Your thinking is off here. The reason most injuries occur at the start (assuming that is even true, which I doubt) is that this is the position in which a person is most stretched out. A person's muscles and even back are flexed the greatest at the bottom portion of the lift, and as a result this is where their form is most likely to fail. It has nothing to do with the fact that they are coming from a dead start.
In fact, I'd argue the opposite. Most pectoral and shoulder injuries in the bench press occur in the change from eccentric to concentric. Does this mean that we should make sure to bounce off the chest even faster to make the transition shorter? No. In fact, I would guarantee that this sort of heavy ballistic loading (bouncing off the chest) will lead to more injuries down the road.
To the OP, they are both useful. I mostly pull from a dead start, rarely touch and go, but if you want to keep tension on the muscle or to train the stretch reflex, then work in touch and go reps. If I have a touch and go deadlift in a contest, then that is most likely how I will train. Similarly, if I'm competing in a powerlifting meet, I'm going to do every rep like I would a contest rep (complete reset).
I'm not disagreeing with you since I pull every rep from a dead stop, but I will play devil's advocate here.
Why do you really need to pull every rep from a dead stop if you are going to do a PL meet? You only have to pull one from a dead stop in a meet, it's not like you are going to pull for reps in a meet. Assuming that your form is already solid, why not pull the first one from a stop and then touch and go the rest?
This is something I may experiment with after my next meet.
Let's say I can pull 5 reps at 500 (or 100, or 800...who cares), from a dead stop. But let's say I can pull 7 or 8 reps touch and go. I think the added reps will contribute to more hypertrophy, which will likely improve my DL down the road.
Now, I've never had a problem off the floor, it's always been at lockout, so this may be more viable for my scenario. But if you are week off the floor, why not try the same tactic from a deficit?
Because if you are doing a set of 5 reps, and you pull 5 reps from a dead stop, you are getting the exact same movement as you will do in a contest 5 times. If you pull those 7 reps touch and go, you are doing 1 rep the same way you would in a contest, and then doing 6 "accessory reps" of a different exercise essentially. That, to me, is the difference. Further, if you are like Hanley, and have trouble at the start of the lift, I think you're priority should almost always be pulling from a dead stop so that you are practicing and strengthening the part of the lift that is difficult.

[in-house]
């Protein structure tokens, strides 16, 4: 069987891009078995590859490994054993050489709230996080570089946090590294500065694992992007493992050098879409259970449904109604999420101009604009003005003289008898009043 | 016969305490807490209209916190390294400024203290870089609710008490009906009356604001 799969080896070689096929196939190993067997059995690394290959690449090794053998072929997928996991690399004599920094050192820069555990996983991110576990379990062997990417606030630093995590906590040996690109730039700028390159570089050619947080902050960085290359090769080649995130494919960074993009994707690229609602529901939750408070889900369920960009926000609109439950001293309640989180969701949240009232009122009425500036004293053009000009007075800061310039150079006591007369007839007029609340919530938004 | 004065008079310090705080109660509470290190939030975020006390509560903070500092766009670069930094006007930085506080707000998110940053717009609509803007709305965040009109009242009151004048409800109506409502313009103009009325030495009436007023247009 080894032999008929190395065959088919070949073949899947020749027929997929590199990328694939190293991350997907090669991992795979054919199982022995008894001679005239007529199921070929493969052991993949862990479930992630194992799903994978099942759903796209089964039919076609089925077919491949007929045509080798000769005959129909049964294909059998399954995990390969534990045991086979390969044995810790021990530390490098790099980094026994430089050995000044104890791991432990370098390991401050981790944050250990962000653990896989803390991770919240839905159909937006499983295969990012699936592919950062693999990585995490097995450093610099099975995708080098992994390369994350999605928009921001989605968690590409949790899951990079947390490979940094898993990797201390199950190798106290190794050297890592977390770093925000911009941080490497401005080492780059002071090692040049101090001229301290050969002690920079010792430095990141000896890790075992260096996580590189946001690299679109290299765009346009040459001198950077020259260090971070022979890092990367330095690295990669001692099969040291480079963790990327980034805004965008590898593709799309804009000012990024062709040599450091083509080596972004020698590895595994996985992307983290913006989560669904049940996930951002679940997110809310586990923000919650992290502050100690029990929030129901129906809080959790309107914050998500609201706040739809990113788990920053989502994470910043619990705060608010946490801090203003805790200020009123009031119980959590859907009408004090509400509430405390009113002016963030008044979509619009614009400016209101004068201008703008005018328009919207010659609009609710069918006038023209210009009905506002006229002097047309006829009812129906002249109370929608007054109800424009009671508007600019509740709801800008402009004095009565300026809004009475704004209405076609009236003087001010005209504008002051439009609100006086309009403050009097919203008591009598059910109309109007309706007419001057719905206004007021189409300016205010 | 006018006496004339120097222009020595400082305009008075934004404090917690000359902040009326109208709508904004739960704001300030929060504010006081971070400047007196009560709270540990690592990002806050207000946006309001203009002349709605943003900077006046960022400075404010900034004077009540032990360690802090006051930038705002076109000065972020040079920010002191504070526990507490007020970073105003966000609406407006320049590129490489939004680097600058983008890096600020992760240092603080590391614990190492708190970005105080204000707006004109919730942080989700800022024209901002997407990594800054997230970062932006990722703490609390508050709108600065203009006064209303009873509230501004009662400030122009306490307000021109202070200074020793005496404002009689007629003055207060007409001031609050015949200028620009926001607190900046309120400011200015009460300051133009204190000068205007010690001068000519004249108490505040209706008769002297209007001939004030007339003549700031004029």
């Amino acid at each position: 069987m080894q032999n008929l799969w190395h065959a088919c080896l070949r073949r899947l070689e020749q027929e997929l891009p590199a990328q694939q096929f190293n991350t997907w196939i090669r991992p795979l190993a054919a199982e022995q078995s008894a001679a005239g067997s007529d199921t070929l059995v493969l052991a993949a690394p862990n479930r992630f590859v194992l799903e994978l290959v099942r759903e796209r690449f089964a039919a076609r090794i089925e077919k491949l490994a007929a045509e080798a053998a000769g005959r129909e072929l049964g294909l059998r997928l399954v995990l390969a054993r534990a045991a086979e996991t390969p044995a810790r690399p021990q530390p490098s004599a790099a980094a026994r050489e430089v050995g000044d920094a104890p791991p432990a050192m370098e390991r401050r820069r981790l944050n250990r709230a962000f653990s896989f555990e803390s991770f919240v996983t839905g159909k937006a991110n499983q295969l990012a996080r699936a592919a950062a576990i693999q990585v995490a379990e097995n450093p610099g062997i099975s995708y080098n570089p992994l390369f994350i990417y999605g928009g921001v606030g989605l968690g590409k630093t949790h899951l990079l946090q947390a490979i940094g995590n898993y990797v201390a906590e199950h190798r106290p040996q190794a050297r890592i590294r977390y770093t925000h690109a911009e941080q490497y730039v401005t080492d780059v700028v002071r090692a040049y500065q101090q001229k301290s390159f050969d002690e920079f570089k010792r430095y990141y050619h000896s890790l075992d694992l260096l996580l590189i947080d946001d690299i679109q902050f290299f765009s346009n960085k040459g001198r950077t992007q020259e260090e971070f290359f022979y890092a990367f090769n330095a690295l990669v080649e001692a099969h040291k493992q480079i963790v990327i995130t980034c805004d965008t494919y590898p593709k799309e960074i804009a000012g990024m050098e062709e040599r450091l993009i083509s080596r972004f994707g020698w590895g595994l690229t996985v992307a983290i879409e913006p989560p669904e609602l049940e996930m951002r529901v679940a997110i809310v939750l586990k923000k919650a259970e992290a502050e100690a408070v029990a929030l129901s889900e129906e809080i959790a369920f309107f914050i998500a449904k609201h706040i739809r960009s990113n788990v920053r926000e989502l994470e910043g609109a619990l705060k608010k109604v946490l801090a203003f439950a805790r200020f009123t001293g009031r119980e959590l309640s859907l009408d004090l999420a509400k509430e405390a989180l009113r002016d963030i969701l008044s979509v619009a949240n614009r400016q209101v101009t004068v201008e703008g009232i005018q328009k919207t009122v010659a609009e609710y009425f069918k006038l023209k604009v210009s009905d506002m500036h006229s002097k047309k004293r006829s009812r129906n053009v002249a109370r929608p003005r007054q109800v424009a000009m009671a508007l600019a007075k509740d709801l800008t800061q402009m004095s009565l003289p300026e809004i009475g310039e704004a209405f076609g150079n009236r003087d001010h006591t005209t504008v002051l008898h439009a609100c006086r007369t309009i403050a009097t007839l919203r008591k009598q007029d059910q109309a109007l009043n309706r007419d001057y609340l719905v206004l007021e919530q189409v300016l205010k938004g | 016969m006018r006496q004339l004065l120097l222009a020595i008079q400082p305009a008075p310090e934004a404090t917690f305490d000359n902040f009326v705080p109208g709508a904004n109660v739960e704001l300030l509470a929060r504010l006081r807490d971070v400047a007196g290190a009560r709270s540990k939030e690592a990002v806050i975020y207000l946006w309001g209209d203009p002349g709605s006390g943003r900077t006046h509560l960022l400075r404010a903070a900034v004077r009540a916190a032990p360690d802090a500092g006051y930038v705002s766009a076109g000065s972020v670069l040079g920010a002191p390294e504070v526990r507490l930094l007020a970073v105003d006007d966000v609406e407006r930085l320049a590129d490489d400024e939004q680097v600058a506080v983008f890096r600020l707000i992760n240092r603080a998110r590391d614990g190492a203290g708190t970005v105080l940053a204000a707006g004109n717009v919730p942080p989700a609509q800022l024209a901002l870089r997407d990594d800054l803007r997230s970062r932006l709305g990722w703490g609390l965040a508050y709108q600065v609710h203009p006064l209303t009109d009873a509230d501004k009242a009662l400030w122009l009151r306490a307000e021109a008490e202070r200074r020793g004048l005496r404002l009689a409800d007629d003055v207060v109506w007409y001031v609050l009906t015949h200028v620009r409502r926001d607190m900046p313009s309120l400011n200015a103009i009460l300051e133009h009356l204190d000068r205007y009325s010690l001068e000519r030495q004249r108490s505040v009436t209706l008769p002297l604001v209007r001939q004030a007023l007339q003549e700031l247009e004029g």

On the flip side, doing the DA thing of course, is the increased load over a higher rep range. Kind of similar to using accomidating resistance, but of course, I'd rather just use bands or chains or a car deadlift apparatus to make the top more difficult. I just personally think it's better to practice how you play. I can obviously rack pull with more load than I can pull from the floor, but does that mean the rack pull is a better exercise to bring up my competition dead? Maybe.
THIS is the key. Play around with it. See what you think and make your own decision. Further, you are doing it at the perfect time. I wouldn't pull touch and go close to a meet since I'd want to be as specific as possible, but right after a meet, when I presume you won't be competing for some time, would be the perfect time to experiment.
Only just now saw this part, after my previous response...
I think that is a great idea. However, I would rather use bands or chains (though not rack pulls) to balance out my strength curve.
Konstantinovs' weak point is definitely at lockout since his weights fly off the floor, and he pulls touch and go reps all the time, even from the top position start. It makes sense that he would train this way so that he can overload is lockout even further. However, like I said, I'd rather use bands, but then I've never seen him use bands or chains in any of his training so maybe they aren't as popular with the training methods used over there.